Via the Nashville District Site
What are appropriate measures of a congregation’s vitality? Are they best expressed in quantitative or qualitative terms? Quantitative measures may point to successful ministry but are not necessarily predictive of a healthy condition of the soul of a church. Our District Missional Strategy Team has chosen to embrace a vision for the district expressed in qualitative terms. It appears at the top of our website home page (nashvilledistrict.org).
It is a fearful time for many churches, both in our Nashville District and beyond. Most of our medium and small churches are experiencing reductions in quantitative things – worship attendance, revenue to support our infrastructures, overall participation in congregational ministries – things we have traditionally associated with successful ministry and on which we rely to maintain the institution. If we have the energy for anything, it is focused on survival considerations. We want short-term fixes that will produce a balanced financial statement. We see ourselves in a failure scenario where it’s easier to point a finger at someone or something beyond ourselves as responsible for our present circumstances.
It is also a hopeful time for the church, a time that challenges us to acknowledge that the vitality of our congregations equates with the collective spiritual vitality of individual members and can only be measured rightly in qualitative terms such as loving service, reconciliation, and unity of effort in ministry. All else is easily measurable support without which most human institutions will fail. What if we saw our church as inspired and directed by a God who will use us to achieve God’s purposes if we will align ourselves with those purposes as revealed for us in the example and teaching of Jesus? We are called to bear fruit and to “thrive.”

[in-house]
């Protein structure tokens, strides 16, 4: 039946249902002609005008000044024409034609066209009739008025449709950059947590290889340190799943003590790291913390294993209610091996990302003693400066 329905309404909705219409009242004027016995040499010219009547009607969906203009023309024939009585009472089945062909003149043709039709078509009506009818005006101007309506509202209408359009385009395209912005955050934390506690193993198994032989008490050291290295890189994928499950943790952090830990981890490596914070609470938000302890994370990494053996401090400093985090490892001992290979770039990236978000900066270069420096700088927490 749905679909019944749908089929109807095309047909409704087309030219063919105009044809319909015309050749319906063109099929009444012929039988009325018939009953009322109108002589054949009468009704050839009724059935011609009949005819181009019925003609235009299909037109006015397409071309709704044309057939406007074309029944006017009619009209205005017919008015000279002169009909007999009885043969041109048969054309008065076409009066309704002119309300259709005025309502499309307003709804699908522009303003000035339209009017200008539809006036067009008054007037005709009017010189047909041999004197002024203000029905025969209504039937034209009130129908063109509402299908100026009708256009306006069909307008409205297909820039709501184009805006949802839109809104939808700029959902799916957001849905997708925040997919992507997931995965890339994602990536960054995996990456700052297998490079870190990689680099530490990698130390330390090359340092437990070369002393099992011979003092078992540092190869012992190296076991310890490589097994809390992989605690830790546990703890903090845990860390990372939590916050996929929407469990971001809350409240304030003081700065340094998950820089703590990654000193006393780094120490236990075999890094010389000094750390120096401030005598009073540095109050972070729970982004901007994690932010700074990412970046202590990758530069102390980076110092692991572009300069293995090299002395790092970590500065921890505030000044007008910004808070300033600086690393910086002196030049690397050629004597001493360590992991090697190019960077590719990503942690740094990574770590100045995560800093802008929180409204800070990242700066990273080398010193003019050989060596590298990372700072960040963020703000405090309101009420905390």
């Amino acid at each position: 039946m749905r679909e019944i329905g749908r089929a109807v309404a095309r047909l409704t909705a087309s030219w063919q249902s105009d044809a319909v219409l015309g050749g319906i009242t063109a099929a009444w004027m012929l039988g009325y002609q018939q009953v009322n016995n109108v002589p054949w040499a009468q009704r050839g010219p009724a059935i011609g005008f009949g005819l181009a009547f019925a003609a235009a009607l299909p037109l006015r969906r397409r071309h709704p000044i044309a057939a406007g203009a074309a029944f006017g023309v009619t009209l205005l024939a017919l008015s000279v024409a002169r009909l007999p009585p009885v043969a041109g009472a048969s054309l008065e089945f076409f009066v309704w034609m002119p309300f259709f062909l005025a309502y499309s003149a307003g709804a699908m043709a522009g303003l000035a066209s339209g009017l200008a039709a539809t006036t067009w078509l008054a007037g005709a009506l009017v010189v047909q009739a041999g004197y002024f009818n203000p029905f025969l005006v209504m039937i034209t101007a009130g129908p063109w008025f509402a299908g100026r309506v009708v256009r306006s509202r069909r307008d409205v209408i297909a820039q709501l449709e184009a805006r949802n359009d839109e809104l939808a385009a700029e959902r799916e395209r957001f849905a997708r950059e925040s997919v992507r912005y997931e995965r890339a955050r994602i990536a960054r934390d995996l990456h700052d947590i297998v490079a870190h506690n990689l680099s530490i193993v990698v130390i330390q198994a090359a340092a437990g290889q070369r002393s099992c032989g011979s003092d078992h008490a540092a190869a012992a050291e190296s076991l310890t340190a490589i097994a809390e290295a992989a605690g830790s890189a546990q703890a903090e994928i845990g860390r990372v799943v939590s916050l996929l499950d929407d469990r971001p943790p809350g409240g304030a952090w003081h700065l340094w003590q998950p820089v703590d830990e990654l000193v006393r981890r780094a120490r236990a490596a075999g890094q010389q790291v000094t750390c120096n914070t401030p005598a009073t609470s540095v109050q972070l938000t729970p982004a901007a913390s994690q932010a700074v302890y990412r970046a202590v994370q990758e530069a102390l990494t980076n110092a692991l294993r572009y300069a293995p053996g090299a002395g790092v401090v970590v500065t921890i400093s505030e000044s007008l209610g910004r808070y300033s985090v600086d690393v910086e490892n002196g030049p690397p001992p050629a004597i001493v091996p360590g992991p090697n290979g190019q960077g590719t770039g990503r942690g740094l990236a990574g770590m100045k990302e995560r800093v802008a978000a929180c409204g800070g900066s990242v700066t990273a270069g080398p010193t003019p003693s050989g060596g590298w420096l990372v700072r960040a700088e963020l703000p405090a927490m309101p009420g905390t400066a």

The commitment of our Strategy Team is to support individual congregations in their efforts to discover who they are beyond statistics on a report form. This implies a change in a way of thinking pointing to a new way of doing – a new “normal.” New questions are called for:
Can I envision a church experiencing resurrection? What does a resurrected church look like? What needs to happen for this to become reality? How can I partner with God to become a more fruitful disciple of Jesus Christ? What is my role in helping the church better reflect the image of Christ? … achieve its full capacity for witness?
Old forms, ways, and attitudes must die before resurrection can be reality. Our Strategy Team has come to this realization. Force- feeding is not on our agenda; support and encouragement of each congregation in its journey toward resurrection is on the agenda. Coaches are now working with one of every three churches in the Nashville District to envision a new future and to help make their vision a reality. We hope to continue to expand the conversation and extend coaching as funds are available to those who are ready, willing, and able to envision a new future. Our sense is that this is God’s preferred way for us and that the spiritual energy we need for the task is available from God if we will open ourselves to it.